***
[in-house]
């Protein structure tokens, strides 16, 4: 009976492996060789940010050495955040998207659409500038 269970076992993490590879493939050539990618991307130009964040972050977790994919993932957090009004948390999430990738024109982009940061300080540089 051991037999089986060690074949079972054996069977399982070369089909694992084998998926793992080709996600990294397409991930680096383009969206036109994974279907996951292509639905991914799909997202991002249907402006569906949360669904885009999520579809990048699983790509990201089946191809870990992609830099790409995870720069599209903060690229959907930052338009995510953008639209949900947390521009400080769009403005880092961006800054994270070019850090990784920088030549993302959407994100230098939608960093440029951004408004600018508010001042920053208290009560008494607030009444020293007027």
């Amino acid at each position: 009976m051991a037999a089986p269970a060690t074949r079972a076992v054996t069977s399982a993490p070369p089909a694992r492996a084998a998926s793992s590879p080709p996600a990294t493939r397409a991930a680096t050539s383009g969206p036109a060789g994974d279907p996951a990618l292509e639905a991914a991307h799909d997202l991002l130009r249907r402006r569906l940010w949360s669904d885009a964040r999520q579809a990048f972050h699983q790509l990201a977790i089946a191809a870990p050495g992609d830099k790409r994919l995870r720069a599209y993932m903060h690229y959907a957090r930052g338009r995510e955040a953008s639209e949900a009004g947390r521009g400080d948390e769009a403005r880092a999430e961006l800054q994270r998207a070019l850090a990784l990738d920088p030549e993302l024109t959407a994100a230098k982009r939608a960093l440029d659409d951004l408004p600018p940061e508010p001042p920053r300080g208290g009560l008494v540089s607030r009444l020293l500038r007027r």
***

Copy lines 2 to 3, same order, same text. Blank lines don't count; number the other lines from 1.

């Protein structure tokens, strides 16, 4: 009976492996060789940010050495955040998207659409500038 269970076992993490590879493939050539990618991307130009964040972050977790994919993932957090009004948390999430990738024109982009940061300080540089 051991037999089986060690074949079972054996069977399982070369089909694992084998998926793992080709996600990294397409991930680096383009969206036109994974279907996951292509639905991914799909997202991002249907402006569906949360669904885009999520579809990048699983790509990201089946191809870990992609830099790409995870720069599209903060690229959907930052338009995510953008639209949900947390521009400080769009403005880092961006800054994270070019850090990784920088030549993302959407994100230098939608960093440029951004408004600018508010001042920053208290009560008494607030009444020293007027």
């Amino acid at each position: 009976m051991a037999a089986p269970a060690t074949r079972a076992v054996t069977s399982a993490p070369p089909a694992r492996a084998a998926s793992s590879p080709p996600a990294t493939r397409a991930a680096t050539s383009g969206p036109a060789g994974d279907p996951a990618l292509e639905a991914a991307h799909d997202l991002l130009r249907r402006r569906l940010w949360s669904d885009a964040r999520q579809a990048f972050h699983q790509l990201a977790i089946a191809a870990p050495g992609d830099k790409r994919l995870r720069a599209y993932m903060h690229y959907a957090r930052g338009r995510e955040a953008s639209e949900a009004g947390r521009g400080d948390e769009a403005r880092a999430e961006l800054q994270r998207a070019l850090a990784l990738d920088p030549e993302l024109t959407a994100a230098k982009r939608a960093l440029d659409d951004l408004p600018p940061e508010p001042p920053r300080g208290g009560l008494v540089s607030r009444l020293l500038r007027r």